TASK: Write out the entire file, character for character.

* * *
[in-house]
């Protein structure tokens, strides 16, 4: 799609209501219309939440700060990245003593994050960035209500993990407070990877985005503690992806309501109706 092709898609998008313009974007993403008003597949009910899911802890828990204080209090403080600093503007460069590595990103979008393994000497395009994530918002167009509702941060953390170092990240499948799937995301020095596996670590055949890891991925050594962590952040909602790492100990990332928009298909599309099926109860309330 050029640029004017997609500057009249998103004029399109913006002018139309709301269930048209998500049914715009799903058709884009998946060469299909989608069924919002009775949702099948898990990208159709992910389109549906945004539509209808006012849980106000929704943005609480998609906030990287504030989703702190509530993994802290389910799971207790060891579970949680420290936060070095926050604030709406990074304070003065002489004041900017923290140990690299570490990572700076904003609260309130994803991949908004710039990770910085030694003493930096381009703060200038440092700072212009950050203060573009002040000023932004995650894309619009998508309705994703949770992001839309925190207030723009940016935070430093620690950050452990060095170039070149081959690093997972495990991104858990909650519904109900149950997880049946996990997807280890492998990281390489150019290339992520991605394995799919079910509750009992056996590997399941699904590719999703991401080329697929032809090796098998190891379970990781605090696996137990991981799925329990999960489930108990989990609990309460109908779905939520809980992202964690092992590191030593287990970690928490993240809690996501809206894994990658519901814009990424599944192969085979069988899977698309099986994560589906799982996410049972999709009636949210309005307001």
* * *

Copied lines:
[in-house]
């Protein structure tokens, strides 16, 4: 799609209501219309939440700060990245003593994050960035209500993990407070990877985005503690992806309501109706 092709898609998008313009974007993403008003597949009910899911802890828990204080209090403080600093503007460069590595990103979008393994000497395009994530918002167009509702941060953390170092990240499948799937995301020095596996670590055949890891991925050594962590952040909602790492100990990332928009298909599309099926109860309330 050029640029004017997609500057009249998103004029399109913006002018139309709301269930048209998500049914715009799903058709884009998946060469299909989608069924919002009775949702099948898990990208159709992910389109549906945004539509209808006012849980106000929704943005609480998609906030990287504030989703702190509530993994802290389910799971207790060891579970949680420290936060070095926050604030709406990074304070003065002489004041900017923290140990690299570490990572700076904003609260309130994803991949908004710039990770910085030694003493930096381009703060200038440092700072212009950050203060573009002040000023932004995650894309619009998508309705994703949770992001839309925190207030723009940016935070430093620690950050452990060095170039070149081959690093997972495990991104858990909650519904109900149950997880049946996990997807280890492998990281390489150019290339992520991605394995799919079910509750009992056996590997399941699904590719999703991401080329697929032809090796098998190891379970990781605090696996137990991981799925329990999960489930108990989990609990309460109908779905939520809980992202964690092992590191030593287990970690928490993240809690996501809206894994990658519901814009990424599944192969085979069988899977698309099986994560589906799982996410049972999709009636949210309005307001």